Having said all this though 'The Church of Facebook' does not dismiss social networking, no instead it sys it can be a positive thing - a way to work and grow our connectedness but only if we move beyond the shallowness of much of the interaction and instead anchor it in the reality of our lives, only if we are honest and open and resist the temptation to hide in urbanity and surface socialisation - only then can there really be a church on facebook.
It is an excellent book and worth looking at even if your not really interested in the faith angle as such because it's looking at the idea of Community more than anything and as the subtitle says, 'How the hyperconnected are redefining community'.
Dwight Friesen's book, 'Thy Kingdom Connected' and published by Baker Books looks at a similar theme, that of networked communities, however this book does come with a bit of a warning because although facebook is mentioned in the subtitle of 'What the church can learn from facebook, the internet and other networks' this book isn't really about facebook or social networking online, thats just a nice marketing play to make the book more appealing to a larger audience! This book is really looking at Network Theory and relating this to how he, Friesen, believes the church should work.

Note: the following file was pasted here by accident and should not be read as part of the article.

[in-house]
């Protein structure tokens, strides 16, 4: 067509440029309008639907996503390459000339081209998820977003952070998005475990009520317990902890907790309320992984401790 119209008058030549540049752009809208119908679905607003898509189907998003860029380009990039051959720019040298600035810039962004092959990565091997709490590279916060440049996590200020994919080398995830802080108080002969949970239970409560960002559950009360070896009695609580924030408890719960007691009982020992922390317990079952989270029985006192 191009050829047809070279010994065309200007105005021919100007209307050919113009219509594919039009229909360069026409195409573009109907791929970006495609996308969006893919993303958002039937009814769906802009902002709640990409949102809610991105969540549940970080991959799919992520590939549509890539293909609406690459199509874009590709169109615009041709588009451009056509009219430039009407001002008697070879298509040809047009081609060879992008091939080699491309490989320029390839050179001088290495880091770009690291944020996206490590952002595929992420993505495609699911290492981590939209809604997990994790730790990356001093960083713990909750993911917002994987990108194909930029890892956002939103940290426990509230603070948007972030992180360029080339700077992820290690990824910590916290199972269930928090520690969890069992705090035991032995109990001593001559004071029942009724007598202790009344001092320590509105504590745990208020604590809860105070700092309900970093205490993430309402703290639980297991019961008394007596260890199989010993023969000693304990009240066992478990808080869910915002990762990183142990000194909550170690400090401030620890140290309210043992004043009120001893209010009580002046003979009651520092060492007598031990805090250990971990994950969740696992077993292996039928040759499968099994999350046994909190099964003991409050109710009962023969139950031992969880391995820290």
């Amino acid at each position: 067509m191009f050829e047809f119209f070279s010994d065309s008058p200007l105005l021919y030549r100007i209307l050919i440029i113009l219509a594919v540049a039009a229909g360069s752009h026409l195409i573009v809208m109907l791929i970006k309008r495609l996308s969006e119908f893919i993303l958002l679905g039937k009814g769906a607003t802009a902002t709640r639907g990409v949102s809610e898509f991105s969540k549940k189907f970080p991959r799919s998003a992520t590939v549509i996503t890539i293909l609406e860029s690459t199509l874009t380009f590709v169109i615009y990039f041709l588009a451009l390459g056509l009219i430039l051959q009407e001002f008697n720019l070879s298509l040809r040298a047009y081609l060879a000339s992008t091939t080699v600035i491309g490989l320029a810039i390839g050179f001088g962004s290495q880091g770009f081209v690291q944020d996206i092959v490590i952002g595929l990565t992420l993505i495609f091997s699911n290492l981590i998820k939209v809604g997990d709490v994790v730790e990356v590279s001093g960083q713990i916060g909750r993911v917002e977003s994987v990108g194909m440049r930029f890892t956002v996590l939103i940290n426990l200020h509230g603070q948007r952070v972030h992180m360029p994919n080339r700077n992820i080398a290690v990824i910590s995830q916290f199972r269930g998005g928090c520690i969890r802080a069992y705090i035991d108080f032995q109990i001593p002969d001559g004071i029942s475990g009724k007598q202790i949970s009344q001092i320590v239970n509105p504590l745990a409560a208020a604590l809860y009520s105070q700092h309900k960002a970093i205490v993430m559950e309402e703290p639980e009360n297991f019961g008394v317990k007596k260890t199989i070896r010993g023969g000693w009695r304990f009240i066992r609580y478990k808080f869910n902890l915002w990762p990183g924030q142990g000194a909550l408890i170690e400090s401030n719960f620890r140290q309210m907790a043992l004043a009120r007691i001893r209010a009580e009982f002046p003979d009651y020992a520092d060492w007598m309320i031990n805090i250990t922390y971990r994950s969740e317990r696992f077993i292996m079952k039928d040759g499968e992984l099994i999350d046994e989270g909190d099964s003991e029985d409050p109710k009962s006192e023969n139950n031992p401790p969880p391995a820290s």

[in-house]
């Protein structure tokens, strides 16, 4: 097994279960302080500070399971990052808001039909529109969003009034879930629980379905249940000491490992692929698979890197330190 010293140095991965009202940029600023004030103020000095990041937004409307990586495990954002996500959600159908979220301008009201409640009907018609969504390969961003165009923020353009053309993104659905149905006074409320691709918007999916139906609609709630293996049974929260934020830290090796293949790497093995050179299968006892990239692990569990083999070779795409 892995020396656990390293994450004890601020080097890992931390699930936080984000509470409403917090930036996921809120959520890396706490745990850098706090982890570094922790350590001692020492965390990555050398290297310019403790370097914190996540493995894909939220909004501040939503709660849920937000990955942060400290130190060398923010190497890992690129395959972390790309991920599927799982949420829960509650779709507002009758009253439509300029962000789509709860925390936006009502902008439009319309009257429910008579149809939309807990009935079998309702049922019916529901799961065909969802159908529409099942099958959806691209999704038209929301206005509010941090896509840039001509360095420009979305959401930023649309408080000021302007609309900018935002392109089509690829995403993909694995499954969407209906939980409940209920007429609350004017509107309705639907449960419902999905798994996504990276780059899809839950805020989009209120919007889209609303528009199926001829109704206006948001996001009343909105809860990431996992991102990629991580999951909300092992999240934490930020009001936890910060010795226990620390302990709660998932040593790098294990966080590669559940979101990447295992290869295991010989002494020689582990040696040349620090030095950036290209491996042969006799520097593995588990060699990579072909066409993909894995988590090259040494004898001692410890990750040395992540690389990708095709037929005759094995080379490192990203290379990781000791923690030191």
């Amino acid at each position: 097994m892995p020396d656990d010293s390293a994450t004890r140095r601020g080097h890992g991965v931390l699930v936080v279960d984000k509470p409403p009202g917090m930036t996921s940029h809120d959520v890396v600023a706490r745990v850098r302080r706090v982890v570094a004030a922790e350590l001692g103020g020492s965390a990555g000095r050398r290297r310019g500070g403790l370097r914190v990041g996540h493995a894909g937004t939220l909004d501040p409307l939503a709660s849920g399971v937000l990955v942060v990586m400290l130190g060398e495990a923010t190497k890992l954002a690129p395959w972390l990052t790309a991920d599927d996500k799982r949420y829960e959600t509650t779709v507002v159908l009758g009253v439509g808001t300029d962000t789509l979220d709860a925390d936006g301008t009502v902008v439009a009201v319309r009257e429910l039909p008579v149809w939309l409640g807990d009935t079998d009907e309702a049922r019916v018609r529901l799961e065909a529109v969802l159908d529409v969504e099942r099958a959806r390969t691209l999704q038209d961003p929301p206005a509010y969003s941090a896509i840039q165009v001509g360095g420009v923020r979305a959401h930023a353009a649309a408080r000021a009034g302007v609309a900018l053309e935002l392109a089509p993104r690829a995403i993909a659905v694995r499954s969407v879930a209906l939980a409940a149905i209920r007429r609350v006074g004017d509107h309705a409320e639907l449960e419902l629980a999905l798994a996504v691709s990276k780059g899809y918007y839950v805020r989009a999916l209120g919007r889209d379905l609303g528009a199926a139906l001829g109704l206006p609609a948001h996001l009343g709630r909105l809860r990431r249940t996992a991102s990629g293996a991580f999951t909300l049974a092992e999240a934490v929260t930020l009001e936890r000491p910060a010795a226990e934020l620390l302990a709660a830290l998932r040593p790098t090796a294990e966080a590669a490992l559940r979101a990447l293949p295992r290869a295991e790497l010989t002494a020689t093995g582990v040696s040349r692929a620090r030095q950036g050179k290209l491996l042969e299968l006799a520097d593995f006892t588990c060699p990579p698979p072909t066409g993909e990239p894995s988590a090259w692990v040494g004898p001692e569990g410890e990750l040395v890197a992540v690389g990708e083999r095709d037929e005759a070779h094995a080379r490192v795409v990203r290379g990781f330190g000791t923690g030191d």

Network theory at it's most basic is the idea that has adherents in many fields of study and holds we are connected in all manner of ways by links, nodes and cluster groups. It's an interesting idea and so is the underlying content of this book, however it's not an easy book to wade through and has a very technical feel to it. Being full of venn and cluster link diagrams doesn't really help as it just adds to the feel of being some sort of science manual. That said though if you want a book that really opens up the idea of the network theory and it's correlation to, connectivity to and implications for the church and what it could be, then this is that book and probably a very good one too as it does have some very interesting idea's of how things could work better and more integrative across the church.